A federal judge refused to dismiss challenges to North Carolina’s Voter ID law during a court hearing on Friday, and set a new tentative hearing for Jan. 16.
The N.C. General Assembly passed the law two years ago, requiring voters to have photo ID when voting in-person. It would go into effect in 2016, possibly influencing the upcoming presidential primaries.
After the law passed, the North Carolina NAACP and the Southern Coalition for Social Justice filed claims that it would disproportionately affect African-American and Latino voters in the state.
In response to these challenges, the state offered reasonable impediment exceptions that exempt voters from having to show photo IDs. These exceptions include instances of stolen ID or lack of transportation.
The trial focused on whether these exemptions rendered the challenges moot.
“The court agreed with us that there are still issues and that we should have an opportunity to present those in court,” said Irving Joyner, a member of the legal council for the N.C. NAACP and a law professor at N.C. Central University.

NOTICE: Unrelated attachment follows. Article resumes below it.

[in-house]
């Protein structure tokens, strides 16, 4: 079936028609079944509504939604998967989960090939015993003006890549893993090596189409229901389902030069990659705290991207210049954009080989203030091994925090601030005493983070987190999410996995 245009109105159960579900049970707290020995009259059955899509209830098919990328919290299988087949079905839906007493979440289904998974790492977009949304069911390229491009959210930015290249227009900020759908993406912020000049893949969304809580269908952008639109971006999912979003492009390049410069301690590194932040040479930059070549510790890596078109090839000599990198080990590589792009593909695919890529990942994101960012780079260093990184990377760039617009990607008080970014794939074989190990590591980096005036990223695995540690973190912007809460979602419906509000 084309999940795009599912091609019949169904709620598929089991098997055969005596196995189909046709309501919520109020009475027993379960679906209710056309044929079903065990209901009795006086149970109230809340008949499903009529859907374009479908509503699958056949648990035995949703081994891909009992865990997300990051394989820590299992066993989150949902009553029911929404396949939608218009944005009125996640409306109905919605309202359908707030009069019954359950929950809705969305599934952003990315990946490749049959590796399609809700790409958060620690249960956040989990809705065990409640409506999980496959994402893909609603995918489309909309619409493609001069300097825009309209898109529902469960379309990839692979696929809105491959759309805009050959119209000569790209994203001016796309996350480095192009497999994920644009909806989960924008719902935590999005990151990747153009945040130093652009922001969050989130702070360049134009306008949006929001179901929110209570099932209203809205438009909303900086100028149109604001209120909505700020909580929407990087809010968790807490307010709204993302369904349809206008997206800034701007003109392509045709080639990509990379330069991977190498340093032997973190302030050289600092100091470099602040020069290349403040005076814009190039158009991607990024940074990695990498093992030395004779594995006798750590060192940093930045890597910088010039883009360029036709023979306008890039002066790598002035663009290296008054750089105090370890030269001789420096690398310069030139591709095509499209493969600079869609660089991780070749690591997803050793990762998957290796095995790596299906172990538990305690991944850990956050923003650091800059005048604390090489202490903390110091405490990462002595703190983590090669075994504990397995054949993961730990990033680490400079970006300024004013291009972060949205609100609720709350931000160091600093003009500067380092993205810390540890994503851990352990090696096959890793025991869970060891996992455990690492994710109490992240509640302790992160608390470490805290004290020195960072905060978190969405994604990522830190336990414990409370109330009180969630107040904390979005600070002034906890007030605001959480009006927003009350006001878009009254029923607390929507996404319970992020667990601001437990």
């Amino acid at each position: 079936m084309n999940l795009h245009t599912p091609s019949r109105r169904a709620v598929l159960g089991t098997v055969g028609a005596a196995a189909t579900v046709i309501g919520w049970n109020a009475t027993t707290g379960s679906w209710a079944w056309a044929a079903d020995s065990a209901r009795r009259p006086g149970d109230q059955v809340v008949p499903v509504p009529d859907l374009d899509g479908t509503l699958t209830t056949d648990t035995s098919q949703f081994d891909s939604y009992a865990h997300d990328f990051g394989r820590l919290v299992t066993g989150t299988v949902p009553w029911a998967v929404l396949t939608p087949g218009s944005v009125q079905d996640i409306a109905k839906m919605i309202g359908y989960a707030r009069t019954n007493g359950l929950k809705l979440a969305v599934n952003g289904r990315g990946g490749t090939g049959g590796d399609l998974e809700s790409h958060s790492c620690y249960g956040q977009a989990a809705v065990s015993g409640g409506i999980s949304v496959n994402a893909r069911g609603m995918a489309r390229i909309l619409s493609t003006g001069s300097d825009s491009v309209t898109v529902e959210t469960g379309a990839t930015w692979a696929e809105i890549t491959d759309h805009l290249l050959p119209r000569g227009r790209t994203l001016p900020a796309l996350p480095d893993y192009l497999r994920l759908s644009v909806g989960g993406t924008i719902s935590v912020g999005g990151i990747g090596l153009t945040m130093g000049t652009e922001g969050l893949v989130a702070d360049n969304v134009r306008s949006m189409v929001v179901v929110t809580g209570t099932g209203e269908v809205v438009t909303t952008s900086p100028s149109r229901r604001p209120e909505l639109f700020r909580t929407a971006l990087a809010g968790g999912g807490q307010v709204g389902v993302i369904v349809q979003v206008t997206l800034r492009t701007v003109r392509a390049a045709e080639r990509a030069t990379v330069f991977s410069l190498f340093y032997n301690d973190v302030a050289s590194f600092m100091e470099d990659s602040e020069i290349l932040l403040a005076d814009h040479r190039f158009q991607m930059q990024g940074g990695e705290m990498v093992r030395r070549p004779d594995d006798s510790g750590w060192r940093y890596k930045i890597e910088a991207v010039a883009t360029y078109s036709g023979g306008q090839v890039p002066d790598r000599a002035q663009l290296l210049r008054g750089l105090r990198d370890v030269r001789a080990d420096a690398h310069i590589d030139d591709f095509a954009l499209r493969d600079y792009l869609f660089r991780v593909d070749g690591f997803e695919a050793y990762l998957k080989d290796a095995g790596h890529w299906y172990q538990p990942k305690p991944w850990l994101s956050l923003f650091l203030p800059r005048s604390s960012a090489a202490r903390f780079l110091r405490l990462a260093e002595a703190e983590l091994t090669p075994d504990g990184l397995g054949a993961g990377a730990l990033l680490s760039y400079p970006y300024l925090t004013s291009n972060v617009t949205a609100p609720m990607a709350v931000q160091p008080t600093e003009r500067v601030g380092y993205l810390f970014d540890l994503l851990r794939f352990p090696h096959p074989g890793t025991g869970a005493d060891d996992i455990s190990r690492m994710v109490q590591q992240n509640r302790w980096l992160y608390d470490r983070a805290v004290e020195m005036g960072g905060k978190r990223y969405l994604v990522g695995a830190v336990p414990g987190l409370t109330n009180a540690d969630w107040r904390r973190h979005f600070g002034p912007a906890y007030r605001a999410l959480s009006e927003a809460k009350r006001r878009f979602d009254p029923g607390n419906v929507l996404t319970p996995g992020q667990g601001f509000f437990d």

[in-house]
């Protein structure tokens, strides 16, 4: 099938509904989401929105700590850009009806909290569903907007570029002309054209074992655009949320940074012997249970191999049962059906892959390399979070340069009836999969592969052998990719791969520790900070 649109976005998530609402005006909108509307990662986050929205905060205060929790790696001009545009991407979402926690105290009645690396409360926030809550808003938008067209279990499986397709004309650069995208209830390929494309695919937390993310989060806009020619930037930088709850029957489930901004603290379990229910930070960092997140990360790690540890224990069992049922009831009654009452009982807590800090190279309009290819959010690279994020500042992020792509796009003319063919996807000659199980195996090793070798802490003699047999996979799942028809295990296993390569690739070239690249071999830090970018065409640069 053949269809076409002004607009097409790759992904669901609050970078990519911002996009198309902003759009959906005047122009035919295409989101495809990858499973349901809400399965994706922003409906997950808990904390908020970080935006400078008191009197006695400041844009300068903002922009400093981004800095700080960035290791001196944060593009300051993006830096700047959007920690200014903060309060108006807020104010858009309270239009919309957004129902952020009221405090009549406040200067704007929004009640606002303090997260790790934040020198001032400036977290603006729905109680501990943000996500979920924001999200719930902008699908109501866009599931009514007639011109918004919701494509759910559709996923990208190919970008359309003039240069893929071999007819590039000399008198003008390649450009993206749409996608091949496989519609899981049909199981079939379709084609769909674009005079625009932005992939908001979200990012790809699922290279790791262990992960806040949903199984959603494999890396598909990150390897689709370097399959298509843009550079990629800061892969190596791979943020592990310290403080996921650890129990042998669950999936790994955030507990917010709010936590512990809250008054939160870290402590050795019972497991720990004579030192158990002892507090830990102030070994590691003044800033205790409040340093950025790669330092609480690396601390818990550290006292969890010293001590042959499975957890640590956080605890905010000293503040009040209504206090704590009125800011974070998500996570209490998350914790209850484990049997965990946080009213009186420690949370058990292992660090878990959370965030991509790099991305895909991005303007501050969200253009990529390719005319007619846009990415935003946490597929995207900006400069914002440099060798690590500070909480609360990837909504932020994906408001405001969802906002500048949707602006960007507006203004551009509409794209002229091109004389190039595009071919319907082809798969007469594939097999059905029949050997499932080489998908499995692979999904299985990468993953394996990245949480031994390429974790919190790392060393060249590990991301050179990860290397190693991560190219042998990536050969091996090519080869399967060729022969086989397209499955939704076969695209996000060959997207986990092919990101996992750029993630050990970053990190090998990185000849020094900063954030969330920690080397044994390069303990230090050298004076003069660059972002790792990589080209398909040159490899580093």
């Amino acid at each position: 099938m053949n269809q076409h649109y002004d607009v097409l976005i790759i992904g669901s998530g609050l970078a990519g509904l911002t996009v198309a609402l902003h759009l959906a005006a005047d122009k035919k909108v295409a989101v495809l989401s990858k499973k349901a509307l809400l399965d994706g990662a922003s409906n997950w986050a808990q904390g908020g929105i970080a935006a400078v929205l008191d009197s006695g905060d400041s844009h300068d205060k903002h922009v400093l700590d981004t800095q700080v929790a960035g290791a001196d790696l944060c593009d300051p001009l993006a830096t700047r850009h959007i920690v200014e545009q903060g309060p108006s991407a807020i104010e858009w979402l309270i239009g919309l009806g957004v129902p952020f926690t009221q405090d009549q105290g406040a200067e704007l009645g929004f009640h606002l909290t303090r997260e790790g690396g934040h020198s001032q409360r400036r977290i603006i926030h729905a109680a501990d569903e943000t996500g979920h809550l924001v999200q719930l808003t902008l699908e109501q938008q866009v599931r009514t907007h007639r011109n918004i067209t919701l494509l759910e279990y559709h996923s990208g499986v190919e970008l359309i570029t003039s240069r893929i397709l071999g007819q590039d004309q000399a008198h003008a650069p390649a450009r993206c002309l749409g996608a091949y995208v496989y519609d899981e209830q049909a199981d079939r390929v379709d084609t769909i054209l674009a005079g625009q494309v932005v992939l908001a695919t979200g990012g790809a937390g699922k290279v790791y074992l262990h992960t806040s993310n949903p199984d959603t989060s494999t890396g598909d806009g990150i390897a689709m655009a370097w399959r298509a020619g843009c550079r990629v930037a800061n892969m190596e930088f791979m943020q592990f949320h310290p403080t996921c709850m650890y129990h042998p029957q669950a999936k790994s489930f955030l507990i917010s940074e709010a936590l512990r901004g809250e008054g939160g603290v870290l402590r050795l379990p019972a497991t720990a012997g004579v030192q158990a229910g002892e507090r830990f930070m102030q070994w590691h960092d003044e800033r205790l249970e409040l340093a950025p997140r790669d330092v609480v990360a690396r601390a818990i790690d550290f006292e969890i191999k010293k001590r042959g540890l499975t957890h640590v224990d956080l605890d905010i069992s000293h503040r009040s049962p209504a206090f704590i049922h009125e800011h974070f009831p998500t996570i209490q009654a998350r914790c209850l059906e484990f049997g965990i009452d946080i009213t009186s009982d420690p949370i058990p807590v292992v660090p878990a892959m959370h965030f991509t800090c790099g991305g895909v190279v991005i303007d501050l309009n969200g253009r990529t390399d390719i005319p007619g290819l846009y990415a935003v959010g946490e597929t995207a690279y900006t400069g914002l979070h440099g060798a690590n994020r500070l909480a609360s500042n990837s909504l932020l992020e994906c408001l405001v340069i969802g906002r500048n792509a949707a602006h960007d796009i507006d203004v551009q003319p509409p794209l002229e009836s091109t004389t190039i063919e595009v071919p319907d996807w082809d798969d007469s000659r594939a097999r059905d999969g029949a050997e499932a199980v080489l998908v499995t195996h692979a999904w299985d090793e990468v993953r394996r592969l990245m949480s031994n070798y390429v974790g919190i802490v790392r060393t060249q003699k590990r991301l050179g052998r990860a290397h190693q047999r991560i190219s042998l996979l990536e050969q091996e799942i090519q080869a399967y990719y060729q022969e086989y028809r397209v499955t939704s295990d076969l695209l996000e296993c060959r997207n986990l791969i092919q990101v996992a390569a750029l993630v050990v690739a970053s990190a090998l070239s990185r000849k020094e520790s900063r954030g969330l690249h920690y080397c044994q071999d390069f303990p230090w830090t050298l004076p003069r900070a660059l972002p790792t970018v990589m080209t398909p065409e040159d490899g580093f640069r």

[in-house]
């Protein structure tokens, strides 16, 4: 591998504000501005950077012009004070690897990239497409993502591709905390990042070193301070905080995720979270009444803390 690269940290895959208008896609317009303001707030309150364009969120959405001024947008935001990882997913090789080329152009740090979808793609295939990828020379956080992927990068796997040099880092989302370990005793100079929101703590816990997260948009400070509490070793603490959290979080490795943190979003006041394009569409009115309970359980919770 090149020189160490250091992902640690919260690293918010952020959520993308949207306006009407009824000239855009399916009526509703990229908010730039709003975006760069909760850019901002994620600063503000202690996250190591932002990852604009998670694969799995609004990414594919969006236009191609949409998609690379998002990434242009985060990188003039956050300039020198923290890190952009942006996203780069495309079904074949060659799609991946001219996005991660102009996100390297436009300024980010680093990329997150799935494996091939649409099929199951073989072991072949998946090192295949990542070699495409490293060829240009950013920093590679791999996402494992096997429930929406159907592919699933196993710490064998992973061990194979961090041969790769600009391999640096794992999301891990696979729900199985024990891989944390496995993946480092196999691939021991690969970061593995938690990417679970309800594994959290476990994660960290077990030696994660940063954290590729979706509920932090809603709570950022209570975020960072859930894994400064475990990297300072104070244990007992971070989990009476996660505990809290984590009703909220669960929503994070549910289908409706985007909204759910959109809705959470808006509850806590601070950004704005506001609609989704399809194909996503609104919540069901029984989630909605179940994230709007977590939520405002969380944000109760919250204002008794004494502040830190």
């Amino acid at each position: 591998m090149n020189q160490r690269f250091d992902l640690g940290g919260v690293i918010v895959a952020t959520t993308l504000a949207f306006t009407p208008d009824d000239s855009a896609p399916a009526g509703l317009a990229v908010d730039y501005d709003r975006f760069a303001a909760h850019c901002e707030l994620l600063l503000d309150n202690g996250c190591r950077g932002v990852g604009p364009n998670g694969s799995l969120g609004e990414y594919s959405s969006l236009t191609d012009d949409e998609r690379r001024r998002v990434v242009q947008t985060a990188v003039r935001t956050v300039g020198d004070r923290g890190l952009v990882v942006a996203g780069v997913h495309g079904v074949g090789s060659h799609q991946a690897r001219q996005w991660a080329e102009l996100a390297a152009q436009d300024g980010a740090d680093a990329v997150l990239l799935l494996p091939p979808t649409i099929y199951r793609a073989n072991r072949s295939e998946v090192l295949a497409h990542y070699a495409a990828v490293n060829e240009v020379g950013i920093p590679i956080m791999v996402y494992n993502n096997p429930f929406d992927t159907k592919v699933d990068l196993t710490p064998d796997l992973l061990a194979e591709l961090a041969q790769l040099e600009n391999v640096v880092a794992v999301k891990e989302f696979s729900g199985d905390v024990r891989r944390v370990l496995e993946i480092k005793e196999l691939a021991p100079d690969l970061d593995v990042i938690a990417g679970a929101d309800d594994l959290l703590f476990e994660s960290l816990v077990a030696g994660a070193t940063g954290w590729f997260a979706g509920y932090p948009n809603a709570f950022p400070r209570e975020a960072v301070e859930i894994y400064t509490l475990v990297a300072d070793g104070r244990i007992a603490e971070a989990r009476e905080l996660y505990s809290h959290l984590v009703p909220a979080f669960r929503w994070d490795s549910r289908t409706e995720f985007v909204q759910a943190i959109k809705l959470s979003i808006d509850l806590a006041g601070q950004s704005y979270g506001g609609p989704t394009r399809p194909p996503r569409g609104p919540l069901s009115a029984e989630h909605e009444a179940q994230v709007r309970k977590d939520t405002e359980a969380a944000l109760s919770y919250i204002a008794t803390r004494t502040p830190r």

Denise Lieberman, senior attorney with the Advancement Project and part of the litigation team challenging the photo ID trial, said those groups disproportionally impacted — including the elderly — face more challenges in paying for, or presenting supporting documents to receive photo IDs.
“The reasonable impediments exceptions addressed some of those issues but not all of them,” Joyner said.
He said the law had too many problems to fix.